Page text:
As can be seen from the Nosler reloading data above the .300 and .338 are both very similar with the 180grain bullet loads, making the .338 a perfectly acceptable choice for smaller deer as well as elk and moose. The next question is do we get similar results if we compare the .300 Winchester Magnum with 220grain bullets to the .338 Winchester Magnum with 250grain bullets?
As can be seen from the Nosler reloading data above the .300 Winchester Magnum drives 220grain bullets at around 2,700fps and the .338 Winchester Magnum drives 250grain bullets at about the same velocity. So although we tend to think of the .338 Winchester Magnum as a rifle for Alaskan hunting it is actually an amazingly flexible cartridge capable of being used on almost all North American game including coyotes, as long as the hunter chooses the right bullet for the job.
The thing that tends to put people off the .338 Winchester Magnum is the notion of recoil. Those who’ve learned about Newton’s Laws of Motion in high school physics class will know that Newton’s Third Law states that “Every action produces an equal and opposite reaction”. Applied to a rifle this means that if you have a rifle in .300 Winchester Magnum and one in 338 Winchester Magnum of the same weight, and you fire bullets of equal weight driven by equal amounts of powder then the recoil is going to be the same for both. Using the Oehler Ballistics Explorer to provide the calculations if we compare the standard Remington 180grain Core Lokt loading for the .300 Winchester Magnum with the Hornady 185grain GMX Superformance ammunition in the .338 Winchester Magnum; then the .300 Winchester Magnum sends the 180grain Core Lokt bullet downrange at 2960fps and recoils with 26.76 ft/lb of energy whilst the .338 Winchester Magnum sends the 185grain GMX at 3080fps and recoils with 22.92 ft/lb of recoil. Why is the recoil of the .338 Winchester Magnum a bit less? Because it uses a bit less powder to achieve its result.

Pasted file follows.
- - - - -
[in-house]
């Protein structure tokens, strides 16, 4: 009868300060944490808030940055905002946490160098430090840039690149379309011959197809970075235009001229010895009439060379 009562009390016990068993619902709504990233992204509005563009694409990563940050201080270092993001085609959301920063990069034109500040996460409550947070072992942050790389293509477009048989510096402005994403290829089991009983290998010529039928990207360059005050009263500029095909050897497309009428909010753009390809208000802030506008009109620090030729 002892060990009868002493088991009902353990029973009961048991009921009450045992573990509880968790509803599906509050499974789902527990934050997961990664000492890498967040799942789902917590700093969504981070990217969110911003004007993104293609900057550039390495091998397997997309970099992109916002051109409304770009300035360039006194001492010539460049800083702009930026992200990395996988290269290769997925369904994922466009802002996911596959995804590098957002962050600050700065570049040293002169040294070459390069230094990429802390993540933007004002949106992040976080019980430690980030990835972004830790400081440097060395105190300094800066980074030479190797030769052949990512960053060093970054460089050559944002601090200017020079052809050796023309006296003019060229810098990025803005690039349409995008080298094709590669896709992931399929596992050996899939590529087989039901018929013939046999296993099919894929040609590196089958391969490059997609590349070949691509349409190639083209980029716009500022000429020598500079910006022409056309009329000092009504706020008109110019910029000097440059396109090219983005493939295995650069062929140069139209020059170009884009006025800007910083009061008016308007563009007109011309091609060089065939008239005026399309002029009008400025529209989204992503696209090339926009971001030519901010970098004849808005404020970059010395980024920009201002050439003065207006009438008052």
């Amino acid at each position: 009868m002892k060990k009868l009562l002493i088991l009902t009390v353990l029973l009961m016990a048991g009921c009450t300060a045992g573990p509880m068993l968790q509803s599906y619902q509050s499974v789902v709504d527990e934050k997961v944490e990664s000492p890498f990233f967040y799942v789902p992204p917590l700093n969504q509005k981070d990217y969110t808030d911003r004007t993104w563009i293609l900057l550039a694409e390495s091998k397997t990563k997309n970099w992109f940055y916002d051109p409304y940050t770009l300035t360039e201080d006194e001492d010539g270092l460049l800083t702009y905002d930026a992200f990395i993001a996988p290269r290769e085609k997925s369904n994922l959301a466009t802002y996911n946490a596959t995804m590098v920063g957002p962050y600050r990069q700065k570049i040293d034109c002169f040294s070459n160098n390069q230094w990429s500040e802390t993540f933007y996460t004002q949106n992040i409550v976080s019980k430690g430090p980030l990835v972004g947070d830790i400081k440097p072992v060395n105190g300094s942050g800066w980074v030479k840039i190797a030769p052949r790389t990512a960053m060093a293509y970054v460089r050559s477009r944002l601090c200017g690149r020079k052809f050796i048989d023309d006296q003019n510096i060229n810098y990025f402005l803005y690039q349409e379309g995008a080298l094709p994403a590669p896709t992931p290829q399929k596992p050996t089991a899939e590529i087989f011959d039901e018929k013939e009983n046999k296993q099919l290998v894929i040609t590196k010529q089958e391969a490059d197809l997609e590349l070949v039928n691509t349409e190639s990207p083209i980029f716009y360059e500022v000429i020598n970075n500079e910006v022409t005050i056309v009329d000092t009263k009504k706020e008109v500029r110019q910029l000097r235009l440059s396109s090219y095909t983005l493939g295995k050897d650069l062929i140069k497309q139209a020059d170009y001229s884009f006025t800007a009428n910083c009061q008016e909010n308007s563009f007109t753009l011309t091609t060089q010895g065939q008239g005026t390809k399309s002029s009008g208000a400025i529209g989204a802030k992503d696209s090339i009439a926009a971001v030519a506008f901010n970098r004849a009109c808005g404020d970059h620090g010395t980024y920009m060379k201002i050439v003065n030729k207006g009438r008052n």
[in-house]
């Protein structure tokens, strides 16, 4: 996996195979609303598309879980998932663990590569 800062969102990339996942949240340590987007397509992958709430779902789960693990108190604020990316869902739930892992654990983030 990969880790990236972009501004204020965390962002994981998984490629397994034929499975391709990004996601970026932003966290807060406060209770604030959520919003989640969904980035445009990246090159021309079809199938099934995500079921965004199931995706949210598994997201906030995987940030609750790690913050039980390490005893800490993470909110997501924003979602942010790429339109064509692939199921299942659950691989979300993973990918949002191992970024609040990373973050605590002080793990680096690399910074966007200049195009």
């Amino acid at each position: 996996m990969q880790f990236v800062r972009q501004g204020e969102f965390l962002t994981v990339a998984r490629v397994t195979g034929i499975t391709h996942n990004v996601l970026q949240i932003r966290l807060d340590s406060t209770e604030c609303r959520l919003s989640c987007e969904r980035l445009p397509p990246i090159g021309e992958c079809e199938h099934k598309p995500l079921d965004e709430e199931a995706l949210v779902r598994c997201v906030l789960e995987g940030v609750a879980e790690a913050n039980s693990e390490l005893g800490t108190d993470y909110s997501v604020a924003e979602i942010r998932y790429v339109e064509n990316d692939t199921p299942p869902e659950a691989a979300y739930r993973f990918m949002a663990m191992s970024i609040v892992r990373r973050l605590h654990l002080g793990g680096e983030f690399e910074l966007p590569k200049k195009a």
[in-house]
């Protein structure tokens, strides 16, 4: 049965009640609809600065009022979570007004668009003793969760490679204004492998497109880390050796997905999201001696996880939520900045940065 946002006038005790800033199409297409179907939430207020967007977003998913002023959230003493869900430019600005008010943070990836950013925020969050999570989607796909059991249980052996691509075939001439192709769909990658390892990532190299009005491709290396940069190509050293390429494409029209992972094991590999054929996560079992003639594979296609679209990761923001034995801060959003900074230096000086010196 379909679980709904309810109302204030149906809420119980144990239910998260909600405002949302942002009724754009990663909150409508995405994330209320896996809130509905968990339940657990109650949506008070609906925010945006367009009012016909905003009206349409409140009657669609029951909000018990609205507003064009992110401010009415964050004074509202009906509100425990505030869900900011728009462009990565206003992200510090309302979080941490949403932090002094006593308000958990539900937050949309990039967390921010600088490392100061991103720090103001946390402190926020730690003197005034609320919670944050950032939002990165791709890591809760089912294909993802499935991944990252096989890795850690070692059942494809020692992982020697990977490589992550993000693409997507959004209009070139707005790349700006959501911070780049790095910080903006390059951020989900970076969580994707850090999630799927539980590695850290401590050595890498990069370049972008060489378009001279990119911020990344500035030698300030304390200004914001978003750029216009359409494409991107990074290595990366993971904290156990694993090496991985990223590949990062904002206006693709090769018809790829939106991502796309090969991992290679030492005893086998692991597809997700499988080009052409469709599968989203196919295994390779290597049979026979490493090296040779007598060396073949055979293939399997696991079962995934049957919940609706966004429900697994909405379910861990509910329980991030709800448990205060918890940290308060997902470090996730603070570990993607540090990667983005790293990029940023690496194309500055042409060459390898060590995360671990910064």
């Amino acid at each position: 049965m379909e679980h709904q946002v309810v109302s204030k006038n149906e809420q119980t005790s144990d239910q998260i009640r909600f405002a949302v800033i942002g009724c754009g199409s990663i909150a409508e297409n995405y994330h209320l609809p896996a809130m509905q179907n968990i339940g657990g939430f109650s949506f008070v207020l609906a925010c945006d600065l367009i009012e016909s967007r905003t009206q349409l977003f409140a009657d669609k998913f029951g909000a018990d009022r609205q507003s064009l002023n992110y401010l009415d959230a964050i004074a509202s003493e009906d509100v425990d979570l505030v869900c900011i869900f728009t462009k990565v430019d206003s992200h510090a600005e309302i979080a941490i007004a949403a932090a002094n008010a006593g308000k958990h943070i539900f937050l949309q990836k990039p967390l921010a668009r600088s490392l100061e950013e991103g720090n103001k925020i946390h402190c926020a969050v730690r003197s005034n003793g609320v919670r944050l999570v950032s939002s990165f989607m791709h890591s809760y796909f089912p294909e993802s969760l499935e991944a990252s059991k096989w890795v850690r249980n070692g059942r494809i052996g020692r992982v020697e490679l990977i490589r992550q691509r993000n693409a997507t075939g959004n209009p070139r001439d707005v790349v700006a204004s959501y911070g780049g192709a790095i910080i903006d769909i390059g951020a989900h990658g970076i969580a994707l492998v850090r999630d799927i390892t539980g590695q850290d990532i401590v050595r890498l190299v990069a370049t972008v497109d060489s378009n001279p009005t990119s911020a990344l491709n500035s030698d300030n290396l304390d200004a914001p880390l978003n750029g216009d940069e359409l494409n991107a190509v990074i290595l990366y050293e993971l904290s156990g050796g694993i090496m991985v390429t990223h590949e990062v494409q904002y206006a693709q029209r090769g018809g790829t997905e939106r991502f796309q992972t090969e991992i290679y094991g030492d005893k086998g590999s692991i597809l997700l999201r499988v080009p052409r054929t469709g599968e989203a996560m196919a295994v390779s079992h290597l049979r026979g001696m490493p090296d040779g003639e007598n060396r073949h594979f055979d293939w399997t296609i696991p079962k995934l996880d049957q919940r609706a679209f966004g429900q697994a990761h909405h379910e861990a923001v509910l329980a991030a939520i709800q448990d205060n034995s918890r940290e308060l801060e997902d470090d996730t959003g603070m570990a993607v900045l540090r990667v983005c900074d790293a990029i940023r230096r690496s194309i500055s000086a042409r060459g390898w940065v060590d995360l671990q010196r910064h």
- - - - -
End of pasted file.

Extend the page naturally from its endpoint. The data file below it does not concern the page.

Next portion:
So if you are thinking of what rifle to acquire as your one rifle for most things except bunny rabbits and squirrels then a nice bolt action rifle in .338 Winchester Magnum is one of the best choices you could make. If you are a reloader then you have enormous flexibility in how you load it; and if you depend on factory ammunition then there are lots of choices available that are suitable for pretty much anything in North Amerca or Europe and a lot of what’s in Africa. The .338 Winchester Magnum, created in 1958, is one of the best cartridges Winchester designed, and one of the best sporting rifle cartridges in the world.
Jon Branch is the founder and senior editor of Revivaler and has written a significant number of articles for various publications including official Buying Guides for eBay, classic car articles for Hagerty, magazine articles for both the Australian Shooters Journal and the Australian Shooter, and he’s a long time contributor to Silodrome.
Jon has done radio, television, magazine and newspaper interviews on various issues, and has traveled extensively, having lived in Britain, Australia, China and Hong Kong. His travels have taken him to Indonesia, Israel, Italy, Japan and a number of other countries. He has studied the Japanese sword arts and has a long history of involvement in the shooting sports, which has included authoring submissions to government on various firearms related issues and assisting in the design and establishment of shooting ranges.